Pacific sardines, also known as pilchards, are a very important part of the oceanic food chain and can form schools of up to10 million fish. They are found from southeastern Alaska to the Gulf of California, Mexico as well as Peru and Chile. They prefer warmer water and live in the pelagic zone of the water column in nearshore and offshore areas all along the coast.
The Pacific sardine has an elongated body that is silver in colour with dark blue on the back and shades of purple and violet along the sides. Black spots dot its back and sides, and the tail is forked. The sardine’s head is compressed and has a small mouth containing no teeth. Small, fresh sardines have a delicate sweet flavour while larger sardines have a more full oily flavour. Grilling sardines with olive oil, lemon and salt is all it takes to enjoy the rich flavor.
Off the coast of California, Pacific sardines spawn year round and can even spawn multiple times per season. Spawning occurs in in the upper 165 feet of the water column and as far as 100 miles offshore. The eggs are fertilized externally and single large female can produce up to 200,000 eggs per season. The eggs hatch near the surface within three days and the young fish journey inwards to gather in schools by the beach. Females grow faster than males and some individuals mature within the first year. Having no teeth, Pacific sardine are filter feeders consuming small planktonic copepods and crustaceans. They can grow up to 12 inches long and have been found to live as long as 13 years. Pacific sardines are an integral part of the marine food web providing food for many marine birds, fishes and mammals.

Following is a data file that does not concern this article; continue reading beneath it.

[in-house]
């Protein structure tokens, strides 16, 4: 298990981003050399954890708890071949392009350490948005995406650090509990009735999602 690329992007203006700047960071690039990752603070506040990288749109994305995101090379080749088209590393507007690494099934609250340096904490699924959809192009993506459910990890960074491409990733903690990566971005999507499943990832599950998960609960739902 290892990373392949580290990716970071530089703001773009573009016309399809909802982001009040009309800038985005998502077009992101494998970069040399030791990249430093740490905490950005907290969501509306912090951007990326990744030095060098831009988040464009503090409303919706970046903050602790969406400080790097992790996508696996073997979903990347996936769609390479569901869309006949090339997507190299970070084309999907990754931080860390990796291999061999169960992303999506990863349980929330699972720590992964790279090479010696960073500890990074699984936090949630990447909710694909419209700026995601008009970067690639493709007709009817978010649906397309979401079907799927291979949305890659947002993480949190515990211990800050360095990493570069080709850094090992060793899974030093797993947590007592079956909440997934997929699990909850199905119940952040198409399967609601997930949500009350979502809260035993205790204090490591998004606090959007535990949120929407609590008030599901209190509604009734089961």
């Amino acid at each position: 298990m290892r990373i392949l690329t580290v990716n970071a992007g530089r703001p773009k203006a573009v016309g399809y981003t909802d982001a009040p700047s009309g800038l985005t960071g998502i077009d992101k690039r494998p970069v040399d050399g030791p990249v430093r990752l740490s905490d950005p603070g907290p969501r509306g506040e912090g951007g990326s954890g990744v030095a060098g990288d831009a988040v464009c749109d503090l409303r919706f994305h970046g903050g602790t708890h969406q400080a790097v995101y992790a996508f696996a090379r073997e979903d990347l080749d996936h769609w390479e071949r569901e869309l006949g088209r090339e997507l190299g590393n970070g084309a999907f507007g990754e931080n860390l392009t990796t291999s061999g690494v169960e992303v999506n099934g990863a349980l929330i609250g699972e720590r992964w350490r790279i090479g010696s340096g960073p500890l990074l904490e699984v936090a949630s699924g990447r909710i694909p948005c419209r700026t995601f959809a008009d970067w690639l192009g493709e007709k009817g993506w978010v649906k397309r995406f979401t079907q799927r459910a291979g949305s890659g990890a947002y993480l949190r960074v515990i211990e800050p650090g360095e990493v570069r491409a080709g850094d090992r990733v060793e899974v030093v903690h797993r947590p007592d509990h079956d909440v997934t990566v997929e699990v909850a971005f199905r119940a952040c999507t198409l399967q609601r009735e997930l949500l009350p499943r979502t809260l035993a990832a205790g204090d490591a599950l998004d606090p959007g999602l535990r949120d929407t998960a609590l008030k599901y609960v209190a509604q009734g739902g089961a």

Fish harvesters encircle a large wall of netting around schools of coastal pelagic fish like sardine, anchovies, mackerel and herring and pull the bottom of the netting closed, like a drawstring purse, to capture the fish.
Mangrove Crab HarvesterCanavieiras, Brazil
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